Book Reviews -- By: Anonymous
SBJT 11:4 (Winter 2007) p. 112
Renewing Minds: Serving Church and Society through Christian Higher Education. By David S. Dockery. B&H Academic, 2007, 288 pp., $19.99 paper.
Martin Luther once warned Christians with these words: “I greatly fear that schools for higher learning are wide gates to hell if they do not diligently teach the Holy Scripture and impress them on the young folk.” The great Reformer knew of the importance of Christian education and the development of Christian thinkers, but his great fear of schools as potential “wide gates to hell” is all too justified.
In his new book, Renewing Minds: Serving Church and Society through Christian Higher Education, David Dockery proposes that the Christian college or university should not be merely an academic institution with Christian teachers and Christian students, but instead it should be “the academic division of the kingdom enterprise.”
Dockery serves as president of Union University in Jackson, Tennessee, and that school serves, in substance, as evidence of his vision for Christian higher education. Dockery’s central model is the Christian university, combining several disciplines of learning and professional study within its institutional reach. He proposes his own vision for making all of these areas of study accountable to Christian truth.
He also calls for the recovery of the Christian mind and the development of Christian thinkers:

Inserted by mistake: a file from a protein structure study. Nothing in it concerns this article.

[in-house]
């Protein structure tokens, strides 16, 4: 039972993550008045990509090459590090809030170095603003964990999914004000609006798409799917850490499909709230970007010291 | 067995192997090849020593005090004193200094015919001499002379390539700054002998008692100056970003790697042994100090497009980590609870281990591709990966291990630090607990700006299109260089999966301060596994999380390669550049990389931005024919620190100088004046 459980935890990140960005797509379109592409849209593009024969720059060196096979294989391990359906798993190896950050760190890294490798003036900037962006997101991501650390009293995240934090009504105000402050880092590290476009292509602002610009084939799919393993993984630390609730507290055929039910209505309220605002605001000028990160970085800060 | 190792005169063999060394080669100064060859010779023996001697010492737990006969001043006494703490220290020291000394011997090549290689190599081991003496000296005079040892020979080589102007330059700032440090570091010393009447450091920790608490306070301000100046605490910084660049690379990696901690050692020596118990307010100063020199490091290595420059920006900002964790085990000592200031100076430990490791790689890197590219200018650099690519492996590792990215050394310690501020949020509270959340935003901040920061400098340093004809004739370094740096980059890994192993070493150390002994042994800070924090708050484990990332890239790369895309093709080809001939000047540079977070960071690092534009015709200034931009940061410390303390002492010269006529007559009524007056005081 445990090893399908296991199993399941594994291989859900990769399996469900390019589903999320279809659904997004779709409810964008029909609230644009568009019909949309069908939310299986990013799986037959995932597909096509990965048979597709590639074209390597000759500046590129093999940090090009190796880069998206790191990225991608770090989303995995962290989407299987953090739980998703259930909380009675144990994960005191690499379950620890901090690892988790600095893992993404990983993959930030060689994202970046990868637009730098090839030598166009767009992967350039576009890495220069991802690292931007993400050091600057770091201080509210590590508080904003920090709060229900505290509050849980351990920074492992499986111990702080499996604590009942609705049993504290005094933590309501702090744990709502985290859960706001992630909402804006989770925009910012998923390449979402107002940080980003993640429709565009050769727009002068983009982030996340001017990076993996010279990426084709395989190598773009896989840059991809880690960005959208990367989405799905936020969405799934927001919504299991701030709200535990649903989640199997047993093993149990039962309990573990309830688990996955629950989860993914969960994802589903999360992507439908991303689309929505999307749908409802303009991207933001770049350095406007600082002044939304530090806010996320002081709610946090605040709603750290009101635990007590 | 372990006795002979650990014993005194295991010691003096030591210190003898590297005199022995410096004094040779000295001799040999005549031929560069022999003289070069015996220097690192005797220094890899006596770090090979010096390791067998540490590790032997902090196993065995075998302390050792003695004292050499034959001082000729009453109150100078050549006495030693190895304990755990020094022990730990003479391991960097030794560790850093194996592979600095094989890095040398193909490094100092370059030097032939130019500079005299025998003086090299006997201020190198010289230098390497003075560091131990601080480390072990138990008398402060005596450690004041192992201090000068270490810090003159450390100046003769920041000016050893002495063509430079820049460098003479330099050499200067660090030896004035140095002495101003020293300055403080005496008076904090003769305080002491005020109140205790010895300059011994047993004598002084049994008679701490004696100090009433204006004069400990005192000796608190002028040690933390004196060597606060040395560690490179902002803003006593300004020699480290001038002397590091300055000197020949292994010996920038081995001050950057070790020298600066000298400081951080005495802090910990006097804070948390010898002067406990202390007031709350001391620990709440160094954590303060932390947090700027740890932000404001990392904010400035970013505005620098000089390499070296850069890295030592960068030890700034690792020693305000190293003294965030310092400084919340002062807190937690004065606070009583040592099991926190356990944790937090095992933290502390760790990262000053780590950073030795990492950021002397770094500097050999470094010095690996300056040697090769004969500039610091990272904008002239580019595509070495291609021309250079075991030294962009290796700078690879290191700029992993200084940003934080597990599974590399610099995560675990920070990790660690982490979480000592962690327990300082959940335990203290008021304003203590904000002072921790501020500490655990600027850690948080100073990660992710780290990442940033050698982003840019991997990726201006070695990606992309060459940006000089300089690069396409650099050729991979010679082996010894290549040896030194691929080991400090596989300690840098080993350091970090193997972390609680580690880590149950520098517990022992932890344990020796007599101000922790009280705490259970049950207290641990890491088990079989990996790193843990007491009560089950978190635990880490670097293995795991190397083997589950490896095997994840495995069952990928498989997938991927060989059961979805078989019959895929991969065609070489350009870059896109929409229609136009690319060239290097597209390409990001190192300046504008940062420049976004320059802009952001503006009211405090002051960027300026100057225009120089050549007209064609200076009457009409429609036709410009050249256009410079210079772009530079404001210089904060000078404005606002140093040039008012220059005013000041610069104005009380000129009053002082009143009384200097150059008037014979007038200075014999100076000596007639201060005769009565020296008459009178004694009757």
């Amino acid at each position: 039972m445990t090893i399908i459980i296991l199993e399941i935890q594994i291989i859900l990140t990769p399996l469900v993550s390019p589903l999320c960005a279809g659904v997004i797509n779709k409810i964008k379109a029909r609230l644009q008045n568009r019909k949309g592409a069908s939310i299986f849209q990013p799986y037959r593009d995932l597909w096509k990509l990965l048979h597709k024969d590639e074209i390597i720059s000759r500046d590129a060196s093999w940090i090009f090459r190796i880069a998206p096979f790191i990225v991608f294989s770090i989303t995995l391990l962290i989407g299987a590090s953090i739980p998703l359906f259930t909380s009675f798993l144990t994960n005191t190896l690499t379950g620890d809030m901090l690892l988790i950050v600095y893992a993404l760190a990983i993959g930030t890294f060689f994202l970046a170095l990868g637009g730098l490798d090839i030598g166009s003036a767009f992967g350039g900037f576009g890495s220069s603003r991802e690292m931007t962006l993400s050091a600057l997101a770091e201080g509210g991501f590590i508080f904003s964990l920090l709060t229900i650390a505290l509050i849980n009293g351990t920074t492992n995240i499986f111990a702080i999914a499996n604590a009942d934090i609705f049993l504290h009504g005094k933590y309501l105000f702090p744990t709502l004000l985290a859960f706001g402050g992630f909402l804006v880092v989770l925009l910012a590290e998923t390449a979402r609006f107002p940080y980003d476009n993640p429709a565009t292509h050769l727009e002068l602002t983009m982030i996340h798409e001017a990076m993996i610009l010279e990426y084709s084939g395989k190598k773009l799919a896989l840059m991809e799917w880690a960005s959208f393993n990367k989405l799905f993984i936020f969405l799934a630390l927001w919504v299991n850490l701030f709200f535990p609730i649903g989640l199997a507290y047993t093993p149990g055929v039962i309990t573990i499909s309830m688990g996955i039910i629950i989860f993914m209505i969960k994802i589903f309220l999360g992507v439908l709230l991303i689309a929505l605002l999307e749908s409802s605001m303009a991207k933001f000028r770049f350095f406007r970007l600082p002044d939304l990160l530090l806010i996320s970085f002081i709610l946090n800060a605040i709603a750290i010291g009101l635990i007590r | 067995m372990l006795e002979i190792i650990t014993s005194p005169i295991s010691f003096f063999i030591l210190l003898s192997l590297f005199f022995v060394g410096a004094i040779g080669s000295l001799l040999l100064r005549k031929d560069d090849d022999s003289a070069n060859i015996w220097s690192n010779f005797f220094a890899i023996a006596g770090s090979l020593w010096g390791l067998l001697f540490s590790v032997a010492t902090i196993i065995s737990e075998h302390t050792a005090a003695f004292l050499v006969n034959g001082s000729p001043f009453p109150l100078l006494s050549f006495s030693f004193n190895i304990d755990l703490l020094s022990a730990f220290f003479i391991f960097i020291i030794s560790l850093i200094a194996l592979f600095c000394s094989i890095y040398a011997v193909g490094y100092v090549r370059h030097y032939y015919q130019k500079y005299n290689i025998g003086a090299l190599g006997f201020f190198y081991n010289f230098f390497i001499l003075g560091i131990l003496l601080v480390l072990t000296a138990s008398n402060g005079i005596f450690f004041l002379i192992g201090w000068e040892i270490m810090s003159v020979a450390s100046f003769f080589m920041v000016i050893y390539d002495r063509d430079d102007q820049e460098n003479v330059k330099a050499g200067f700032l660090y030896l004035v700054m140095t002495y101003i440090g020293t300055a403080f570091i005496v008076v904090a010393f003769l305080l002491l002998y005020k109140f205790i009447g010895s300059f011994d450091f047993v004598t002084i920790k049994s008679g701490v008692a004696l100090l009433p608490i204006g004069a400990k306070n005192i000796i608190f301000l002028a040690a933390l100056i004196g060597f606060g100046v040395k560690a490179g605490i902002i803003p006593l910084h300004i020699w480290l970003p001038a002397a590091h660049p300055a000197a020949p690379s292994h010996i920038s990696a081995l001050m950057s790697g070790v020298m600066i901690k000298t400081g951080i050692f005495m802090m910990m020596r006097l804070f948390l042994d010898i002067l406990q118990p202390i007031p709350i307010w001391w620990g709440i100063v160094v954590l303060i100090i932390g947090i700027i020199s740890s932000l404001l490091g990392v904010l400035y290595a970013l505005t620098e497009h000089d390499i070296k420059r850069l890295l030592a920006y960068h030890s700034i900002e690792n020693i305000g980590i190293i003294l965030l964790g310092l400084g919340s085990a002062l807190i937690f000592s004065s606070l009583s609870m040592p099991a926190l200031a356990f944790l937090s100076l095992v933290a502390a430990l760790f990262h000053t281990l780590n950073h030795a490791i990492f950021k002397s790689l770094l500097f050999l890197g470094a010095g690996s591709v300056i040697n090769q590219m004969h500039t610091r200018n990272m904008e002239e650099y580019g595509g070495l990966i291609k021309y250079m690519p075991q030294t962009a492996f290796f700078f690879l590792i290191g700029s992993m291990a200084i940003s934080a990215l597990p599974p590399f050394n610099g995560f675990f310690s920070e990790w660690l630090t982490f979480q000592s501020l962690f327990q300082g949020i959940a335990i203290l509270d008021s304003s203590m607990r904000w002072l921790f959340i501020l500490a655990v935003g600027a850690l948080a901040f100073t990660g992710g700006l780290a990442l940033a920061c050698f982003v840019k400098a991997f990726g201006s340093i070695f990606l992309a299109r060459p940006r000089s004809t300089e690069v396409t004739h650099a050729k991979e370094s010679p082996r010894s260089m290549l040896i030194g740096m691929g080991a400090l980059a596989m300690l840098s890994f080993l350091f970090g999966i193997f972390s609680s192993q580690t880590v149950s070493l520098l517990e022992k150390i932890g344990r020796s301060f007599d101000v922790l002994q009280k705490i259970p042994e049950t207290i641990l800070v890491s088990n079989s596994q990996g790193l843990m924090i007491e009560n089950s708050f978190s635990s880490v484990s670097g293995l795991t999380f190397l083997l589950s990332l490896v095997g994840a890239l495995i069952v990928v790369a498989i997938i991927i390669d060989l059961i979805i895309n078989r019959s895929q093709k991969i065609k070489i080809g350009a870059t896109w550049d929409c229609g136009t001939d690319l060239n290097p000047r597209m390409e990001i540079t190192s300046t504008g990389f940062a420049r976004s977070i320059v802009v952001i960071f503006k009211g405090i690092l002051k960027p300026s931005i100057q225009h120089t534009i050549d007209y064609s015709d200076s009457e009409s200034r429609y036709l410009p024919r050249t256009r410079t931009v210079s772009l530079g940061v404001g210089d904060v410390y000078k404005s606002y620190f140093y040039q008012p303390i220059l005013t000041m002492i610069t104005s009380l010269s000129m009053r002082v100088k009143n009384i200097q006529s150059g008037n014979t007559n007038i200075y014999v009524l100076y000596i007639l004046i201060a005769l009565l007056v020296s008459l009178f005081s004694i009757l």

Our task will be intellectually challenging. The work is not easy, but it is faithful to the calling upon Christ-followers. There is no room for anti-intellectualism in Christian higher education. We are to have the mind of Christ, a concept that certainly requires us to think and wrestle with the challenging ideas of history and the issues of our day. To do otherwise would result in another generation of God’s people becoming ill-equipped for faithful thinking and service in this still-new century. A Christian worldview is needed to help interpret an ever-changing culture. Instead of allowing our thoughts to be captivated by culture, we must take every thought captive to Jesus Christ.
To their shame, many Christian institutions of learning fall short of a model of responsible Christian scholarship. Dockery calls for a reversal of this trend and a reassertion of the scholarly vocation and responsibility.
In his words:
Serious scholarship is often described as “a search for knowledge or a quest for truth,” phrases so familiar as to be clichés in higher education. Our task must not be described carelessly or flippantly. When we speak of scholarship from a Christian perspective, we speak of more than scholarship done by Christians. Rather, we s...
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